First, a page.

The Stings of Conscience

Hardcore albums never sound this perfect, nor do most death or black metal albums for that matter. In fact, it would not be a stretch to announce this as the holy grail of the new breed of European metal-influenced hardcore that has sprung up recently with the likes of Shadows Fall, Darkest Hour, Red Roses For A Blue Lady, SevenDay Curse, All That Remains and several others. To describe the utter awe and complete mindfuck this album reigned over me on my initial listen, would require an essay. Maybe it is comparable to those first Heartwork, Left Hand Path, Slaughter of the Soul, or In the Nightside of Eclipse experiences, jaw dropping affairs that change one’s constitution of how they view music – in said genre, of course.

Defying every expectation set upon the hardcore genre, The Stings of Conscience draws upon the bottomless pool of European metal talent (plus the occasional overt American influence) and melds it with traditional hardcore. The result brings about the most blissfully indulgent, entrancing, and overall greatest hardcore release ever put to this reviewer’s ears. After a pleasant, but normal opening track, the unleashing of terror and technical dismay arrives on, “One Step Away,” when the lead guitar suddenly bursts into a sparkling array of repetitive siren-like guitar harmonics, almost George Lynch-ian in nature minus 110 percent of Dokken (if that makes any sense). From this point on, I was enthralled – my attention was completely taken for the entire duration of this blistering album – something strangely unfamiliar in these times of insurmountable promo piles.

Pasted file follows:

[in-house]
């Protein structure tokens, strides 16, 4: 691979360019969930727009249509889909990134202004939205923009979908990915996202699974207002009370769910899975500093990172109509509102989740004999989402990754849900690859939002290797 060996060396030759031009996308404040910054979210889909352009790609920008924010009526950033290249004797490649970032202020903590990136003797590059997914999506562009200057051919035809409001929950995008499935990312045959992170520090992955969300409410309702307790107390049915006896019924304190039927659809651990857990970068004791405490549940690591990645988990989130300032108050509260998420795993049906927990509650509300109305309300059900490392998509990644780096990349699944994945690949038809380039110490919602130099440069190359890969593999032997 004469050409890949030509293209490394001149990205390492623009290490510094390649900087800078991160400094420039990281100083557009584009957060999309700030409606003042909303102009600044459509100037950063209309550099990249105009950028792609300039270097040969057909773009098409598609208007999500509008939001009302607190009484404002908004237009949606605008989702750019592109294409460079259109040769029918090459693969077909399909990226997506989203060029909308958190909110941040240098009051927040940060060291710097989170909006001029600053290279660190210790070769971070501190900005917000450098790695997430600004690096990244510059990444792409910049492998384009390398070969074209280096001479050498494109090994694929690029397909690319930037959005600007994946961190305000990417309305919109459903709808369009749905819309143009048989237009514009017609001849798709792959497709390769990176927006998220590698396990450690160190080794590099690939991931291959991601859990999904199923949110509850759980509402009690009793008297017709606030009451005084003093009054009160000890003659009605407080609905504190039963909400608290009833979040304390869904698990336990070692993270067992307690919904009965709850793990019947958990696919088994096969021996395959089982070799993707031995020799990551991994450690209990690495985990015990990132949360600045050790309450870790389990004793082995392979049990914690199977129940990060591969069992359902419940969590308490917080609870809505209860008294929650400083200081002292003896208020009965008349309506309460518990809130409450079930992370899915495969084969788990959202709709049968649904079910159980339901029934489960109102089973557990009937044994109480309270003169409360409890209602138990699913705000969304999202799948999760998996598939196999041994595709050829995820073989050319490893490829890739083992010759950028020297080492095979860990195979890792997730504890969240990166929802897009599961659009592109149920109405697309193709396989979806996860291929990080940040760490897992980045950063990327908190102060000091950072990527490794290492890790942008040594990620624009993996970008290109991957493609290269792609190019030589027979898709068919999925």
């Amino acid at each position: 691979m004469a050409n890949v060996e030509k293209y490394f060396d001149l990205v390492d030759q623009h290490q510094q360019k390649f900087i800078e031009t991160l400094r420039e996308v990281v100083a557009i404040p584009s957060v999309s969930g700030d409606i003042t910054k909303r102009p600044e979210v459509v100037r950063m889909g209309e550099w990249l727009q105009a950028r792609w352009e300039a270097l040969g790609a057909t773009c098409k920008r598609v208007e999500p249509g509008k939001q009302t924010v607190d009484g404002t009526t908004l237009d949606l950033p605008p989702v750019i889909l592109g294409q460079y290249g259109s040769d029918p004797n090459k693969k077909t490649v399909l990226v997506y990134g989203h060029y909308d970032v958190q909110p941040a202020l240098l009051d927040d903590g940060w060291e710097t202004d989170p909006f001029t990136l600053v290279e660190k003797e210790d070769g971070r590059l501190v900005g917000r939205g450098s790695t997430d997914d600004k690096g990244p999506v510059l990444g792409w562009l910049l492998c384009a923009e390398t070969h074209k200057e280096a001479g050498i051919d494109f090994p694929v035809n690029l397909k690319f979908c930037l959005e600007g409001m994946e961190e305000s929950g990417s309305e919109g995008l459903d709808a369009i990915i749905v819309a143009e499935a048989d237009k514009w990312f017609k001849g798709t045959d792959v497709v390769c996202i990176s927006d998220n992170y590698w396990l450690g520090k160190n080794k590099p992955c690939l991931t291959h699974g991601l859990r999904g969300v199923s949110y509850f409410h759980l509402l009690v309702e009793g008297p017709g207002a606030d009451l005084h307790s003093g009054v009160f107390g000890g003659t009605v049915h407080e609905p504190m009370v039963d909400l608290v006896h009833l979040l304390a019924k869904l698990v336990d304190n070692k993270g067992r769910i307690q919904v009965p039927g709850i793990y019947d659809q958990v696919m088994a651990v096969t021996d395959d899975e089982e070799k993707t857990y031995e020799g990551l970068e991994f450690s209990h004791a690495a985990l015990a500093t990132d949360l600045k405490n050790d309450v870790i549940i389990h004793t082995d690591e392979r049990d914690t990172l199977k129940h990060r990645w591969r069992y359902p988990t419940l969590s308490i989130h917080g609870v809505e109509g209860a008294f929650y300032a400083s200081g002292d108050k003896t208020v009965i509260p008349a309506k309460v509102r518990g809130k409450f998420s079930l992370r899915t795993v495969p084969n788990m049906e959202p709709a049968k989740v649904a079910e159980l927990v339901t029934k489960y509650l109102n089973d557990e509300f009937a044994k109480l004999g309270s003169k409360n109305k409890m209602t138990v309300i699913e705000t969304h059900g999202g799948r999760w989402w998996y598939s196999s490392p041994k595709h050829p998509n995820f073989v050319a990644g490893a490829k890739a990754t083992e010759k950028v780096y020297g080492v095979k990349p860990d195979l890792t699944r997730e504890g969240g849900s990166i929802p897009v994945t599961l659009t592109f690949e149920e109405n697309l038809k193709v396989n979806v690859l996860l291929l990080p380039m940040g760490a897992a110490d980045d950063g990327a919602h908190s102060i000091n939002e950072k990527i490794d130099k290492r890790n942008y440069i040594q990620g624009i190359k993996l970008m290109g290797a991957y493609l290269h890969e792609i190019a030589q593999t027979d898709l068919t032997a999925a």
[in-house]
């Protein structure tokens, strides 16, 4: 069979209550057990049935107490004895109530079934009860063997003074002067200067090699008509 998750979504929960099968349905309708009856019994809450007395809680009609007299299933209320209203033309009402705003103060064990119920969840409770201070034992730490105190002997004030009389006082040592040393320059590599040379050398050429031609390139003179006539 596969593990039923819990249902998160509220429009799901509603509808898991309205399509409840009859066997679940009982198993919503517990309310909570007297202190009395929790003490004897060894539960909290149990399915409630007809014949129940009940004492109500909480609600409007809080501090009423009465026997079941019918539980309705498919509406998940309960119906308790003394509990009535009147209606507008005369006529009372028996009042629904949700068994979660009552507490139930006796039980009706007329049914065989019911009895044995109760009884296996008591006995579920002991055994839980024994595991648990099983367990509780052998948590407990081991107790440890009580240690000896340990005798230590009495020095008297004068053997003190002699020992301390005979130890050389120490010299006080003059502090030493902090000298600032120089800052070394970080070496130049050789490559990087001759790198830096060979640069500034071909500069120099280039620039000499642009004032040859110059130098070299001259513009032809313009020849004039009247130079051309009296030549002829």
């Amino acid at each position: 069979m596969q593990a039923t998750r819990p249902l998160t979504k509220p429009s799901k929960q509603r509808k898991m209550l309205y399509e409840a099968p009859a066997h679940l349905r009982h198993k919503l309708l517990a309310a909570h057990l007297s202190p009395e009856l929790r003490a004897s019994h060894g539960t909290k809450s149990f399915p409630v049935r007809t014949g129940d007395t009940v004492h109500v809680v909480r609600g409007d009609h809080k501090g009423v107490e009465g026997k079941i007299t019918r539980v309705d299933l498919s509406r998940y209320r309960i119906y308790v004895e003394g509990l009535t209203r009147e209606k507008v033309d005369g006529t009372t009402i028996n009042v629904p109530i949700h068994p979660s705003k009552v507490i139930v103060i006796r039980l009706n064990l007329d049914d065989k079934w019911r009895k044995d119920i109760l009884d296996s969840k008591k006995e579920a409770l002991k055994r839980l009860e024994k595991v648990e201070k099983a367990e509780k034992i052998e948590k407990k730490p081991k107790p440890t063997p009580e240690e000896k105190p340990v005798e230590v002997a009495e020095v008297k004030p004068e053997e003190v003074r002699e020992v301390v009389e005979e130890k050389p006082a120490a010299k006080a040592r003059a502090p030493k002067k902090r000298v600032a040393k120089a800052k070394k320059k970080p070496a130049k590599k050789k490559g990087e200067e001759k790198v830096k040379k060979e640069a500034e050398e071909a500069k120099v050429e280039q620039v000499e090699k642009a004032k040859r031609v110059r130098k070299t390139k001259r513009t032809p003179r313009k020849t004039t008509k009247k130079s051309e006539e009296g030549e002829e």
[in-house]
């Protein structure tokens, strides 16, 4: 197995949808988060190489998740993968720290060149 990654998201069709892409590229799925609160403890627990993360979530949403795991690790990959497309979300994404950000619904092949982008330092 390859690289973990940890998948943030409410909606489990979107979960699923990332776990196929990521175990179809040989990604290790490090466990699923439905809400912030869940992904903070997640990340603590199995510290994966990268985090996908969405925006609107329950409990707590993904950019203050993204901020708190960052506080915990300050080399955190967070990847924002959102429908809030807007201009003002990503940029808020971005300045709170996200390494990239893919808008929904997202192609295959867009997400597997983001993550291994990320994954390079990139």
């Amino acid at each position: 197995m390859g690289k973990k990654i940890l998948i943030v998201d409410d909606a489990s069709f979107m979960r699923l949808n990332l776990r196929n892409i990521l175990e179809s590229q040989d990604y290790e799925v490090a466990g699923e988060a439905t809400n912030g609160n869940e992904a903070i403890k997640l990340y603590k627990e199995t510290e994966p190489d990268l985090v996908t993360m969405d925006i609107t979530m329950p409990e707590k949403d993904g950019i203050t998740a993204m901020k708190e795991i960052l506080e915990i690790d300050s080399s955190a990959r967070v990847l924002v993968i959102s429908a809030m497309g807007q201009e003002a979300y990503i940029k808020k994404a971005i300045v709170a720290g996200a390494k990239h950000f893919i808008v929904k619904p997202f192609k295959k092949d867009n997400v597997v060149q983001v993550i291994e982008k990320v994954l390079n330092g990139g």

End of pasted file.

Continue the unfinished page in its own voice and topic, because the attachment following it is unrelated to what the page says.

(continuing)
“Only the People” throws out the first blatant influence when strikingly right in the middle of the song, the guitars break into the all too familiar upbeat In Flames gallop. Now let’s journey through the centerpiece title track, which reads as a musical bible for who’s who in 90s extreme metal. Rapid-fire Children of Bodom guitars begin the event, quickly shifting from In Flames riffery to the progressive head shifting artistry of Cynic and Atheist. Soon the guitars flourish into a thick Gothenburg-esque movement which could have easily been culled from Eucharist’s Mirrorworlds, before shifting back into progressive hardcore territory. Sound of Perseverance-era Death rises forth, as syncopated drums guide the music into a flourishing Mike Amott-Carcass meets In Flames finish. Whew! You get the picture, but to paint it clearer, here are several other influences you are bound to stumble across on The Stings of Conscience: Naglfar, Dark Tranquility, Meshuggah, At the Gates, Soilwork, Only Living Witness, Katatonia, Opeth and countless more. Even if it is for a brief moment, they exist regardless of whether or not this unknown American hardcore band from Massachusetts intended it to be so.

Vocalist Trevor Phipps has a traditional hardcore rasp, interspersing them with clean segments that recall Poison the Well’s finer moments. At the same time, the tight busy drumming of Mike Rudberg, along with bassist Chris Rybicki are the rhythmic glue that make the twin guitar dynamics of Buz McGrath and Ken Susi sound so goddamn profound. Eulogy strikes again! What are you waiting for? Go buy this, now!

[Visit the band's website]
Written by Jason Hundley
January 16th, 2001


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